IMO gay marriage is a largely semantic argument between conservative homophobes and conservative homosexuals that's being blown up out of proportion to seem like an issue of universal rights.
Reduce poverty and lack of access to services and you reduce homophobia for the ordinary homosexual, rather than just making it so a wealthy stockbroker can take his husband to the country club or wherever it is the upper class hang out now, and the general public have something to distract them from the state of the economy.
I don't think your average white French person is any more Catholic than the average white Brit is a practicing Anglican, these days. But prejudices and mores that have their origin in religion can remain even after most people no longer follow that religion in any serious way.
My cousins run a chateau just outside Bordeaux and my mate is getting married there. I’m currently sitting alone in a cobble stone square beside a beautiful sand stone cathedral with a beer on dissensus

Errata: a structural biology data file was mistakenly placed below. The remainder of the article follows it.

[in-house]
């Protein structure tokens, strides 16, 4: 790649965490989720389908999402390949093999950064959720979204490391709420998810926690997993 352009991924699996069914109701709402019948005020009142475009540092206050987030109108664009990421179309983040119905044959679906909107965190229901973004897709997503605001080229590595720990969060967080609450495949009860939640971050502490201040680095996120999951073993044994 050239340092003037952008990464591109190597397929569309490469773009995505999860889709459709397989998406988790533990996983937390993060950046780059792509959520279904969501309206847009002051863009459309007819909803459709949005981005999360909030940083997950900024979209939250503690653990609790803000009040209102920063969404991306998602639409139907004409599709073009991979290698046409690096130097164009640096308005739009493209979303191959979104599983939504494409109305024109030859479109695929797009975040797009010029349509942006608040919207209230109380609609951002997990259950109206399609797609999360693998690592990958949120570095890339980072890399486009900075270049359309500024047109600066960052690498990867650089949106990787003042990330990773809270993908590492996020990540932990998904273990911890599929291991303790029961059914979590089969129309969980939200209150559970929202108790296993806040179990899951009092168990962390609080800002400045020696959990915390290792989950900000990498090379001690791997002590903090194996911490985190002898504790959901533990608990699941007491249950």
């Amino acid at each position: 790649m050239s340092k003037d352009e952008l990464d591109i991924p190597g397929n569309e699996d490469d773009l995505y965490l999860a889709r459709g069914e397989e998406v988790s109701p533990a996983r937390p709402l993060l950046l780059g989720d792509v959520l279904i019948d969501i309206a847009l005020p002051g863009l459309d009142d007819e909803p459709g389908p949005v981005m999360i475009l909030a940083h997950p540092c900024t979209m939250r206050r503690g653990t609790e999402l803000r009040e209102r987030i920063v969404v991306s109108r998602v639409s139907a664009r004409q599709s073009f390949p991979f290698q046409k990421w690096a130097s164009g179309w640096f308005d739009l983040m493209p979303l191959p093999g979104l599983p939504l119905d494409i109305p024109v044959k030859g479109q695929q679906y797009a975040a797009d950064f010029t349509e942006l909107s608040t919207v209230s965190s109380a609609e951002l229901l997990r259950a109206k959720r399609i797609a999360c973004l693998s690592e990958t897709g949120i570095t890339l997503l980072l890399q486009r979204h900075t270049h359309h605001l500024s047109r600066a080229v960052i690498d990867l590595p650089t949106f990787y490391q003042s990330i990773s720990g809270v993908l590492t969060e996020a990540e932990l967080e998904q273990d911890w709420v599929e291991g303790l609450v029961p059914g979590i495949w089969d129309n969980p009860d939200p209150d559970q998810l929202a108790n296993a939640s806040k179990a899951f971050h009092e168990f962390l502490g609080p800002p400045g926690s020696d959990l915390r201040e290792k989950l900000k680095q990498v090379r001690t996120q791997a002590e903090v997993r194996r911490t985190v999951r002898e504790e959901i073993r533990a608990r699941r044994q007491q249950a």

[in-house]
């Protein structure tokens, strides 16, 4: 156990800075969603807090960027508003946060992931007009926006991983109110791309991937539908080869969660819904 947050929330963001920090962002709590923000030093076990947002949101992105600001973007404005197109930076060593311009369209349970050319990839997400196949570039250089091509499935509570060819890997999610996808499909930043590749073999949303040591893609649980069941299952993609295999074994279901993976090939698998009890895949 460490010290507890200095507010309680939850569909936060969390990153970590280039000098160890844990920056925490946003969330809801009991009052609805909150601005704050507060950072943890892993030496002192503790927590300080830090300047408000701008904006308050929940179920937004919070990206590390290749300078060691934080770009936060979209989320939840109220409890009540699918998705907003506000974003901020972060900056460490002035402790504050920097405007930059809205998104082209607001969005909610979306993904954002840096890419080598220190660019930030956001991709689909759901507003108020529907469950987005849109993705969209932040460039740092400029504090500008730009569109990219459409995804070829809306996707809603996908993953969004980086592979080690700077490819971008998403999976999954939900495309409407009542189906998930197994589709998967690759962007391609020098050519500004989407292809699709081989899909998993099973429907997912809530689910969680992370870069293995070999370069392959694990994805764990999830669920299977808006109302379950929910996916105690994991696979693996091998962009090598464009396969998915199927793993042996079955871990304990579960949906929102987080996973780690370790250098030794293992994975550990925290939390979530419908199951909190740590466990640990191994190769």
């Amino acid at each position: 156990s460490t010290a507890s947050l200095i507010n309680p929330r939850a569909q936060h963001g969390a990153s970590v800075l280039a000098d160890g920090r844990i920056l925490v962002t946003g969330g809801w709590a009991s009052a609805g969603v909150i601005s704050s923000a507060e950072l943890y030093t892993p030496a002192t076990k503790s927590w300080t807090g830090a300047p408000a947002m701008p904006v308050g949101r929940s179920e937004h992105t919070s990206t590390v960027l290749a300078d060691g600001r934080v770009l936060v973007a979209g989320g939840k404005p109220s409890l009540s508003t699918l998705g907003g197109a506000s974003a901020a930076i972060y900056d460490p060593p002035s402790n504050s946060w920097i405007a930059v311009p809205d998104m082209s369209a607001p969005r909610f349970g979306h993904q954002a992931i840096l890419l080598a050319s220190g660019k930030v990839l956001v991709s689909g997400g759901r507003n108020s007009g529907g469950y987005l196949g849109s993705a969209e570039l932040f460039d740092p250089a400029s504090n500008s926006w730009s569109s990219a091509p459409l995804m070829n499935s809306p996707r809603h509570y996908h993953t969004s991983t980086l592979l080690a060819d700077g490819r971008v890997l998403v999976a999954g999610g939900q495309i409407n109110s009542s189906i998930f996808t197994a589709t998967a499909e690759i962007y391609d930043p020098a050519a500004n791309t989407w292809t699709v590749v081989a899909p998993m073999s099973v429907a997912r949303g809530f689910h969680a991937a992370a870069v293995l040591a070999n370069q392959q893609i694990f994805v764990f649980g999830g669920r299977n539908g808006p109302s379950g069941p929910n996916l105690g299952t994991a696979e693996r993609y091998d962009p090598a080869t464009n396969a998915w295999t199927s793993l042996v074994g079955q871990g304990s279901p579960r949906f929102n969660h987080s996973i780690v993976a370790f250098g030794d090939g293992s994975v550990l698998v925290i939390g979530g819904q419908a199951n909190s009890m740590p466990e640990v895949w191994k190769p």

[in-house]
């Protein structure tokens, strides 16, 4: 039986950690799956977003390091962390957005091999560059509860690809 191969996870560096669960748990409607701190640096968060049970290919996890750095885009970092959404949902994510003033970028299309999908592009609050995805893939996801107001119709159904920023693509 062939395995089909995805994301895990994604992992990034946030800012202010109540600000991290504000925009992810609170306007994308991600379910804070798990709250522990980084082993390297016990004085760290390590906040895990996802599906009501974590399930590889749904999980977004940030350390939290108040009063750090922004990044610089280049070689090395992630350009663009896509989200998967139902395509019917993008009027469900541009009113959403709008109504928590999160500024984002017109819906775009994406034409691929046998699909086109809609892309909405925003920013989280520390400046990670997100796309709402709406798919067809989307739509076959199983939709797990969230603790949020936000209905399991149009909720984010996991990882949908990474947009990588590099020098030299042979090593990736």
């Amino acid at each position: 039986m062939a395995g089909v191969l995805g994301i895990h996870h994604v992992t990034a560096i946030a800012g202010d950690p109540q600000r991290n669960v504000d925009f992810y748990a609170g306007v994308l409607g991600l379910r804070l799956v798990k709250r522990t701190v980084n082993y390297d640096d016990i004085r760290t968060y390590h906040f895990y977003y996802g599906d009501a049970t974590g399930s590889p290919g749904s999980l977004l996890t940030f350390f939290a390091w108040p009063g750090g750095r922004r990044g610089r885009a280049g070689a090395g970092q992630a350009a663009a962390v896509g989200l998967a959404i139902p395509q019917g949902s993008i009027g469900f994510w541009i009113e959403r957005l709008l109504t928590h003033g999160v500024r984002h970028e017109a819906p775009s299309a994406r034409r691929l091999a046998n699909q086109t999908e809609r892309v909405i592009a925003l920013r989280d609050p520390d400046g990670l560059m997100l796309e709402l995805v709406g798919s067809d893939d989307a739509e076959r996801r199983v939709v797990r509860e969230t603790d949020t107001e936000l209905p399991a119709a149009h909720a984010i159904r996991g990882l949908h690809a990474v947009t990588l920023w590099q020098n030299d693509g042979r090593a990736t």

This interesting Irish name originates in Ulster. The Gaelic form is O'Siadhail usually Anglicized in its present form, or as Shiel, Sheils, Shields and Sheilds, although claiming descent from Niall of the Nine Hostages, the O' Shiels were known as a family of hereditary physicians rather that a territorial sept. The notable members of this Clan through the ages were involved in Catholic Emancipation e.g., Richard Lalor Sheil (1791 - 1851) was founder of the Catholic Association. More recently, the name is associated with the stage in particular the Abbey Theatre, Dublin e.g., George Shiels, Playwright and William Shiels, better known as Barry Fitzgerald, (actor). The first recorded spelling of the family name is shown to be that of Murtagh O' Shiel, which was dated circa 1548, County Offaly, during the reign of King Edward V1, 'The Boy King', 1547 - 1553. Surnames became necessary when governments introduced personal taxation. In England this was known as Poll Tax. Throughout the centuries, surnames in every country have continued to "develop" often leading to astonishing variants of the original spelling.